By Kate Wharmby Seldman
A British agency is marking herbal medicines with a special leaf logo to show they are safe for use. The Medicines and Healthcare products Regulatory Agency, or MHRA, will implement this new policy on May 1.
The MHRA is taking these measures to meet demands laid out in a 2004 EU directive to make sure herbal medicines don’t contain harmful toxins. All medicines will have to meet new standards to ensure they are free of dangerous heavy metals, toxic plant extracts or banned pharmaceutical ingredients. The policy also requires that herbal remedies be sold with information leaflets containing dosage advice and listing potential side effects.
MRHA’s head of herbal medicine policy, Richard Woodfield, said many people were “under a misapprehension that all herbal medicines are safe,” – in fact, MRHA conducted research in 2009 whose results showed 58% of surveyed Britons thought herbal medicines were safe because they were natural. The MHRA study also showed that 26% of British adults have taken an herbal remedy in the past two years.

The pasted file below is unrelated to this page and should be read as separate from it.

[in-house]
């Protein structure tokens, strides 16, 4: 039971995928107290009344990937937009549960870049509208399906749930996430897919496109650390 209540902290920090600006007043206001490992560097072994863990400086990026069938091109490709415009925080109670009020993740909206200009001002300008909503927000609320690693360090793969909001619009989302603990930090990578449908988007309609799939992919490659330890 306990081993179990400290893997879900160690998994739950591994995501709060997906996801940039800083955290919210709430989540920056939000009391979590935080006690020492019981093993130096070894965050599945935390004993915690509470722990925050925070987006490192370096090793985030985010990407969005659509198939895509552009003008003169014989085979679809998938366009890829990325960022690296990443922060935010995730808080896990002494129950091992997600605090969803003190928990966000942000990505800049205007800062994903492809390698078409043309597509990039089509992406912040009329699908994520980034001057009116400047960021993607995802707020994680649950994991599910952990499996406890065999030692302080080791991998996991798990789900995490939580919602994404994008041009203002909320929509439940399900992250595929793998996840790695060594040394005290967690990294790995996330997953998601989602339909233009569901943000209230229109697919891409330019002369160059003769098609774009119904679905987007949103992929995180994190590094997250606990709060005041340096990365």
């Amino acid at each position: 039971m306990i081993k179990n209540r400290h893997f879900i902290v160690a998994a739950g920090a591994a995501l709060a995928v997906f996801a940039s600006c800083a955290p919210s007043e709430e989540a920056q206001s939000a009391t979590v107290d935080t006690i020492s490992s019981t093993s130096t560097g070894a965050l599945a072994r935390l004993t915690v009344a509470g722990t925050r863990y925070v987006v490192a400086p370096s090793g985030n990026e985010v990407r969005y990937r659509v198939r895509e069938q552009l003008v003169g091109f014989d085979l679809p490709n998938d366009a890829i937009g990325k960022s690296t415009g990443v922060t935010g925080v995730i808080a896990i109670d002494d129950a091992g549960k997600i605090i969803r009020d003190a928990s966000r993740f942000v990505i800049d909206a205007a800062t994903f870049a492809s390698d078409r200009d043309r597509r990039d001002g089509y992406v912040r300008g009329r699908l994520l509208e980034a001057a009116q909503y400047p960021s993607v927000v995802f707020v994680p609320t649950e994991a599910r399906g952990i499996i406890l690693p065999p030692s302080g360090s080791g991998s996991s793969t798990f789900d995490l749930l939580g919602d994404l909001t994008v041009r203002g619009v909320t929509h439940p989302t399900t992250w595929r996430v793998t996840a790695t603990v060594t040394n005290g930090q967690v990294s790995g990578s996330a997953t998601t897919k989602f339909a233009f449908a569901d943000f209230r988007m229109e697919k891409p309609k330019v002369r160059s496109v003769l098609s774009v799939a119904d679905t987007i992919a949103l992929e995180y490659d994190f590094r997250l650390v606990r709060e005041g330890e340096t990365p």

The new policy, Woodfield said, fulfils MRHA’s duty to make sure “that medicines and medical devices work, and are acceptably safe.” Many doctors worry, however, that the new MHRA labeling will still fool people into thinking that herbal remedies work as well as traditional medical treatments, and that they are also as thoroughly tested.
Some smaller herbal medicine companies complain that the new requirements are too expensive to meet, and that they’ll go out of business while larger companies will be able to thrive.
As of mid-March, the MHRA had received 198 applications to register herbal products under the new guidelines, and 99 had been approved. Echinacea, St. John’s wort, and valerian were among the ingredients already registered.
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